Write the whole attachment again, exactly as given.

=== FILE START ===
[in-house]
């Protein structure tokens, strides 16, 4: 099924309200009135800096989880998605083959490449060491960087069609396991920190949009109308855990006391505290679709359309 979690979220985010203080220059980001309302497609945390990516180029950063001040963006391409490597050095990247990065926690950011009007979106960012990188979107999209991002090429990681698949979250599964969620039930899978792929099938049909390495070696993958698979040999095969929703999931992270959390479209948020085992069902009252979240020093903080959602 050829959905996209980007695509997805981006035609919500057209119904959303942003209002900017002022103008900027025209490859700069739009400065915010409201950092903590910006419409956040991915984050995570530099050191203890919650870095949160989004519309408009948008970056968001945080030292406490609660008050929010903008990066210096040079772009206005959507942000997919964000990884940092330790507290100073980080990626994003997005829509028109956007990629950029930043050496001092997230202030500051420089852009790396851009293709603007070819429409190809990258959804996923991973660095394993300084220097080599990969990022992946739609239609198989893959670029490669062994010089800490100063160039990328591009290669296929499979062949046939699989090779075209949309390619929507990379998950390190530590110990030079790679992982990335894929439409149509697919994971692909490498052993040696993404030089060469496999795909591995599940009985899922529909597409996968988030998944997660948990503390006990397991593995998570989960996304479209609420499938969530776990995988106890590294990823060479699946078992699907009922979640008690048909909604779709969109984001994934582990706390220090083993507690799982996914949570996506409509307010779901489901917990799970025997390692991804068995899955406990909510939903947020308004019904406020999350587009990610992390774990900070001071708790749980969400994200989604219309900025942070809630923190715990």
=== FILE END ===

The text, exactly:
[in-house]
């Protein structure tokens, strides 16, 4: 099924309200009135800096989880998605083959490449060491960087069609396991920190949009109308855990006391505290679709359309 979690979220985010203080220059980001309302497609945390990516180029950063001040963006391409490597050095990247990065926690950011009007979106960012990188979107999209991002090429990681698949979250599964969620039930899978792929099938049909390495070696993958698979040999095969929703999931992270959390479209948020085992069902009252979240020093903080959602 050829959905996209980007695509997805981006035609919500057209119904959303942003209002900017002022103008900027025209490859700069739009400065915010409201950092903590910006419409956040991915984050995570530099050191203890919650870095949160989004519309408009948008970056968001945080030292406490609660008050929010903008990066210096040079772009206005959507942000997919964000990884940092330790507290100073980080990626994003997005829509028109956007990629950029930043050496001092997230202030500051420089852009790396851009293709603007070819429409190809990258959804996923991973660095394993300084220097080599990969990022992946739609239609198989893959670029490669062994010089800490100063160039990328591009290669296929499979062949046939699989090779075209949309390619929507990379998950390190530590110990030079790679992982990335894929439409149509697919994971692909490498052993040696993404030089060469496999795909591995599940009985899922529909597409996968988030998944997660948990503390006990397991593995998570989960996304479209609420499938969530776990995988106890590294990823060479699946078992699907009922979640008690048909909604779709969109984001994934582990706390220090083993507690799982996914949570996506409509307010779901489901917990799970025997390692991804068995899955406990909510939903947020308004019904406020999350587009990610992390774990900070001071708790749980969400994200989604219309900025942070809630923190715990």